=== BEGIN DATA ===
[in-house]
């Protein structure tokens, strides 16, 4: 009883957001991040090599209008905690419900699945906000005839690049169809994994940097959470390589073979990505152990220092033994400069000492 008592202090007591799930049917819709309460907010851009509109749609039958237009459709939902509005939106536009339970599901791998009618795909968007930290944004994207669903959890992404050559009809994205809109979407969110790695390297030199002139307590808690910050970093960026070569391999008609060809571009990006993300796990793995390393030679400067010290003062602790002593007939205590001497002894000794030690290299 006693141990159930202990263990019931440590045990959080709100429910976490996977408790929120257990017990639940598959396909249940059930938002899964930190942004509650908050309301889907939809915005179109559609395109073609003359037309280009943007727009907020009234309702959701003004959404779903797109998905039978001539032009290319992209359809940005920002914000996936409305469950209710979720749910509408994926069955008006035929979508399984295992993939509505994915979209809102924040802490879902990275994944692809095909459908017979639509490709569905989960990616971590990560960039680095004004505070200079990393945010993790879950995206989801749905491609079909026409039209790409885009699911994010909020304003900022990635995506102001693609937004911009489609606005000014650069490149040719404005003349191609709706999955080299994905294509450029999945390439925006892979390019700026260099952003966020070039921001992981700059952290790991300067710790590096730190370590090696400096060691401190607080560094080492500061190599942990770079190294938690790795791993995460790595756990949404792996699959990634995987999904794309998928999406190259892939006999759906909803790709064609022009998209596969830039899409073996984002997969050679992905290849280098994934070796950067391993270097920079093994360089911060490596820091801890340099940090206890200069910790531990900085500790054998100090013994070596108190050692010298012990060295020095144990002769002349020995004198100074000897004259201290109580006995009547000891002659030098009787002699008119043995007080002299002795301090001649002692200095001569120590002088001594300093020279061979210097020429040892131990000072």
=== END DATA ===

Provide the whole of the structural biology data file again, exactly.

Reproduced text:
[in-house]
């Protein structure tokens, strides 16, 4: 009883957001991040090599209008905690419900699945906000005839690049169809994994940097959470390589073979990505152990220092033994400069000492 008592202090007591799930049917819709309460907010851009509109749609039958237009459709939902509005939106536009339970599901791998009618795909968007930290944004994207669903959890992404050559009809994205809109979407969110790695390297030199002139307590808690910050970093960026070569391999008609060809571009990006993300796990793995390393030679400067010290003062602790002593007939205590001497002894000794030690290299 006693141990159930202990263990019931440590045990959080709100429910976490996977408790929120257990017990639940598959396909249940059930938002899964930190942004509650908050309301889907939809915005179109559609395109073609003359037309280009943007727009907020009234309702959701003004959404779903797109998905039978001539032009290319992209359809940005920002914000996936409305469950209710979720749910509408994926069955008006035929979508399984295992993939509505994915979209809102924040802490879902990275994944692809095909459908017979639509490709569905989960990616971590990560960039680095004004505070200079990393945010993790879950995206989801749905491609079909026409039209790409885009699911994010909020304003900022990635995506102001693609937004911009489609606005000014650069490149040719404005003349191609709706999955080299994905294509450029999945390439925006892979390019700026260099952003966020070039921001992981700059952290790991300067710790590096730190370590090696400096060691401190607080560094080492500061190599942990770079190294938690790795791993995460790595756990949404792996699959990634995987999904794309998928999406190259892939006999759906909803790709064609022009998209596969830039899409073996984002997969050679992905290849280098994934070796950067391993270097920079093994360089911060490596820091801890340099940090206890200069910790531990900085500790054998100090013994070596108190050692010298012990060295020095144990002769002349020995004198100074000897004259201290109580006995009547000891002659030098009787002699008119043995007080002299002795301090001649002692200095001569120590002088001594300093020279061979210097020429040892131990000072």